Revelation Scripture Study Sources

Our Wednesday Night CCM Scripture Study (Wednesdays, 7:30pm) is on The Book of Revelation, and while the text itself is a treasure laden mine, it is helpful to have a good study Bible and a commentary, or two (or more) on hand when taking on this mystical, symbolic, densely poetic apocalyptic work. Here are the sources David’s been using to prepare each evening’s exploration The Apocalypse of Jesus Christ.

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Unlocking the Strange Images of The Apocalypse

While reading up for our next Scripture Study session, I found a really nice summation of an idea we’ve been talking about when looking at the vivid and often bizarre imagery found in the Book of Revelation. “Rather than concealing meaning, the images [in the Apocalypse] reveal meaning by evoking associations in the minds of the readers.” (Craig R. Koester. Revelation and the End of All Things. Grand Rapids, Michigan: William B Eerdmans Publishing, 2001. pg 78).

detail from Hans Memling’s Altarpiece of St John the Baptist, right panel (and all following images)
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Prayers for Exams

It’s exam week. G.K. Chesterton said:

“You say grace before meals. All right. But I say grace before the concert and the opera, and grace before the play and pantomime, and grace before I open a book, and grace before sketching, painting, swimming, fencing, boxing, walking, playing, dancing and grace before I dip the pen in the ink.”

― G. K. Chesterton

So here are some ways to say Grace before exams and ask the blessing and aid of Divine Wisdom before you “dip the pen in the ink” and put the pen to the test … or cursor to the document, as you will.

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The Book of Revelation in the Lectionary

Our Wednesday Night CCM Scripture Study (Wednesdays, 7:30pm) is on The Book of Revelation, which is a rare text to be a part of the Lectionary for the Mass. But it is read under some circumstances and here are some of the notable moments and feasts when that happens.

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April 29: Peter the Martyr

In addition to St Catherine of Siena, today (April 29) is the memorial of St Peter the Martyr, O.P. (+1252), who received his habit from St Dominic Guzman himself. St Peter was a Dominican inquisitor and wonderworker who preached against the Albigensians and Cathars and is traditionally held to be the first Dominican martyr, hence THE martyr.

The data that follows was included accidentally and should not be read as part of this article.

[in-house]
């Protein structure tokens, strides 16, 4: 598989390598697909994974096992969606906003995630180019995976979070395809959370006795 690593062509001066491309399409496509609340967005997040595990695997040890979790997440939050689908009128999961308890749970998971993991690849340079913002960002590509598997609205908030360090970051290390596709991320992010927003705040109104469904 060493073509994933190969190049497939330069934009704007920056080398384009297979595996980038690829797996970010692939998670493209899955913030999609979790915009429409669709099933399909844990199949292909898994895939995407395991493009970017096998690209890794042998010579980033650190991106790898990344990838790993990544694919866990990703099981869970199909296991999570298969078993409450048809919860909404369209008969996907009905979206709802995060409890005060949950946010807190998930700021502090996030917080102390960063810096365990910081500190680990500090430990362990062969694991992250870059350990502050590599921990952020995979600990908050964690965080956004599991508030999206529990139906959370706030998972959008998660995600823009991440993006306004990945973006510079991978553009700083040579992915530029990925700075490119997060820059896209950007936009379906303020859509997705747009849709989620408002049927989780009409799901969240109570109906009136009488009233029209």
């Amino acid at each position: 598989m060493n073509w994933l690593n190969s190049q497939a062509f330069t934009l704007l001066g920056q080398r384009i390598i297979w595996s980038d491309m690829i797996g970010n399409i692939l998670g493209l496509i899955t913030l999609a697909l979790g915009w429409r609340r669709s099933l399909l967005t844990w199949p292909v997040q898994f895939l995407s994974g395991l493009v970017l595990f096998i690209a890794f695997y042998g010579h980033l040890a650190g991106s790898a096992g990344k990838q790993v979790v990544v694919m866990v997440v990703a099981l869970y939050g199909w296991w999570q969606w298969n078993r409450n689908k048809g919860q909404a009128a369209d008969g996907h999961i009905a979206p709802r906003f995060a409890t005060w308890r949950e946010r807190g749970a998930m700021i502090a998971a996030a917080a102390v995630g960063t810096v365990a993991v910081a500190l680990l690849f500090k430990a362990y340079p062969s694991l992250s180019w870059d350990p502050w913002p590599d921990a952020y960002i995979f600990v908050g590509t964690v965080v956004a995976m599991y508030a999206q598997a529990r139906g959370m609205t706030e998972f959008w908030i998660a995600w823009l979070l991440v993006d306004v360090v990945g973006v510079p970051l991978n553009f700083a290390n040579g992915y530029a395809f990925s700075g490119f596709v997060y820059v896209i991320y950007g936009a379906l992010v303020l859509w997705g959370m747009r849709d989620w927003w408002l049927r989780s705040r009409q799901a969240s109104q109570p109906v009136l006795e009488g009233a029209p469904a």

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Consecration to Mary with CCM: Day 1

To mark the month of May, traditionally dedicated to Our Lady, and as a transition from the school year to the summer months, united as a community of faith on campus, we make and renew our Total Consecration to Jesus Through Mary (a.ka. Consecration to Mary). We invite you to learn more about the spiritual practice and join us (everything you need is below)!

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April 27: St Zita

Today (April 27) is the memorial of St Zita (sometimes Sitha; +AD 1272) a domestic worker in Lucca, Italy whose heroic piety and miraculous intercession after death made her a popular saint in the area until her cult spread. She is one of the “incorruptibles” a saint whose body has known little or no decay. You can learn more about this saint and her incorruptible body here:

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Was Shakespeare Catholic?

Happy Birthday to William Shakespeare, as today, April 23, is the day when the birthday of the Bard of Stratford-upon-Avon is recognized and celebrated (we don’t know for sure, but Shakespeare’s baptism is recorded in the Parish Register at Holy Trinity Church, Stratford-upon-Avon on April 26, 1564). Shakespeare, the oft lauded greatest writer of the English language, in some ways like Jesus, often becomes a blank canvas upon which many theorists end up painting a self-portrait. But is there any credence to the idea that Shakespeare might have been secretly Catholic in an age of Catholic persecution in England?

The Vatican Post Office celebrated the 450th anniversary of the birth of William Shakespeare with a stamp featuring art work by Czech artist Marina Richterova. (Source: Vatican Philatelic and Numismatic Office)
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